His name was John Fisher and he was a witness. He was many things to many people and loved by almost all, but above all else he was a witness. What he witnessed to was his faith in Jesus Christ.
John Fisher bore witness to the God who made him, to the Catholic faith he was ordained—as a priest and eventually a bishop—to proclaim and profess. He witnessed to the teachings of the Catholic faith handed down to us from Christ. And for that witness, under King Henry VIII in sixteenth century England, he died.
That is the ultimate expression of what it means to be a witness. The word in Greek for witness is martus (µαρτυς) and it is where we get the word martyr. To be a martyr is to bear witness with one’s body, one’s earthly existence itself, for faith in Jesus Christ. St. John Fisher did that and for that reason we celebrate his feast day today…but not only his. He shares this feast day with perhaps a better known saint, St. Thomas More.
St. Thomas More was also a witness but unlike St. John Fisher he was a Catholic layman, not a priest; not a bishop. He was a brilliant lawyer and held the highest appointed office in all England: Chancellor.
St. Thomas More loved his family, loved his work and the country of England. He even loved King Henry VIII (no small feat, that). But above all these he loved God. If you have seen the movie A Man for All Seasons, then you will remember the final scene, which is taken directly from the life of St. Thomas More. Immediately before his execution he announces to the crowd gathered there:
I die here the King’s good servant, but God’s first.
That is at the heart of what it means to be a witness: to place God above everyone and everything. Christ this weekend challenges us to be witnesses to Him and the gospel message.
“Fear no one,” He says (Matthew 10:26).
When it comes to being a witness for Jesus Christ we are called to do so without any fear of anyone or anything on earth.
What I say to you in the darkness, speak in the light; what you hear whispered, proclaim on the housetops.
We are called, every one of us, to be witnesses.
“Everyone who acknowledges me before others,” Jesus assures us, “I will acknowledge before my heavenly Father" (Matthew 10:32). Can you imagine what that would be like? To stand before God in heaven, surrounded by all the saints and angels, and to have Christ point to you and say:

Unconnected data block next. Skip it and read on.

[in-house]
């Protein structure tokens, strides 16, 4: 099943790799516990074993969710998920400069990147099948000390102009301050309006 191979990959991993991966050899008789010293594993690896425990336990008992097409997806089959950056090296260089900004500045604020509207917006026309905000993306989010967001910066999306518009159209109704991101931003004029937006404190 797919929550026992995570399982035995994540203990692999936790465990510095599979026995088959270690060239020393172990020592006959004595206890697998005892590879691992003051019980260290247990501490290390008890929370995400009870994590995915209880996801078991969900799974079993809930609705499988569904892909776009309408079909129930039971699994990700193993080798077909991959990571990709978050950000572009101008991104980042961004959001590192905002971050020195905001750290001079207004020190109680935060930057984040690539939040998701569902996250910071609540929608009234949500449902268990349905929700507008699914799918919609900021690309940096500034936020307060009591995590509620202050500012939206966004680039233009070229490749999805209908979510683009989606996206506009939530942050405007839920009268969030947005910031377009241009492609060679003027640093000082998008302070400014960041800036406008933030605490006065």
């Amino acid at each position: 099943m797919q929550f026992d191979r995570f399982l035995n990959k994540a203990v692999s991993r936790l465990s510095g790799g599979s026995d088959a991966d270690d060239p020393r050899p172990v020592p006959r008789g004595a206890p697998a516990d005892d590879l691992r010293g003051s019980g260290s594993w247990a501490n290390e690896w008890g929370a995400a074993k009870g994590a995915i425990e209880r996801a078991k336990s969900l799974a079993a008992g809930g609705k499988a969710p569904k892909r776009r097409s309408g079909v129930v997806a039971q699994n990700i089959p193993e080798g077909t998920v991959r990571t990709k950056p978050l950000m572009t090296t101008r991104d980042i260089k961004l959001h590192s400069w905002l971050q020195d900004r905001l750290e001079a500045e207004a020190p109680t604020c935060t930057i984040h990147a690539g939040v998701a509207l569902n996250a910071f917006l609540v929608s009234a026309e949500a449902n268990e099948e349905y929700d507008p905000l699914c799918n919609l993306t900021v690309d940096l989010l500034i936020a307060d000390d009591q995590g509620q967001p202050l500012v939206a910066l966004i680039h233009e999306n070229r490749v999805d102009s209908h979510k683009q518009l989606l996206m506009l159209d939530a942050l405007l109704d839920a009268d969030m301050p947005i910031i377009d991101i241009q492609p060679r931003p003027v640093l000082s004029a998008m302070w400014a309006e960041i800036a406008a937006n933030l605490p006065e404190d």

This one, Father. This one was my witness on earth.
But if we deny Him…
Whoever denies me before others, I will deny before my heavenly Father.
Our message for the gospel this weekend is a sobering one indeed. We are called to be witnesses, to bear witness to Jesus Christ in this world so that we can live forever with Him in the next. How are we called to do that?
I would suggest there are at least three ways we are called to be witnesses. The first is given to us by way of example in the lives of St. John Fisher and St. Thomas More. They were witnesses for Christ by defending the teachings of the faith handed down to us by God through the apostles. They died defending that faith. We are called to bear witness to that same faith and defend it when necessary.
What are the teachings of our faith that are in need of being defended in our own time and culture? The number one teaching under fire today and one that every Christian man and woman is bound to defend is the dignity of every human life, from the moment of conception until natural death.
The world we live in does not accept that teaching, as you know. Abortion on demand is the law of the land here in our own country and in many other places around the world. The state says we can decide—each one of us—which unborn child lives or dies. Or we can decide to experiment on life in its tiniest and most vulnerable form: the human embryo.
It is never acceptable to take another human life, or to do embryonic stem-cell research on a living human being, no matter what the possible results or outcome may be. We are called to defend the dignity of all human life and to speak out boldly and clearly for those who cannot speak for themselves.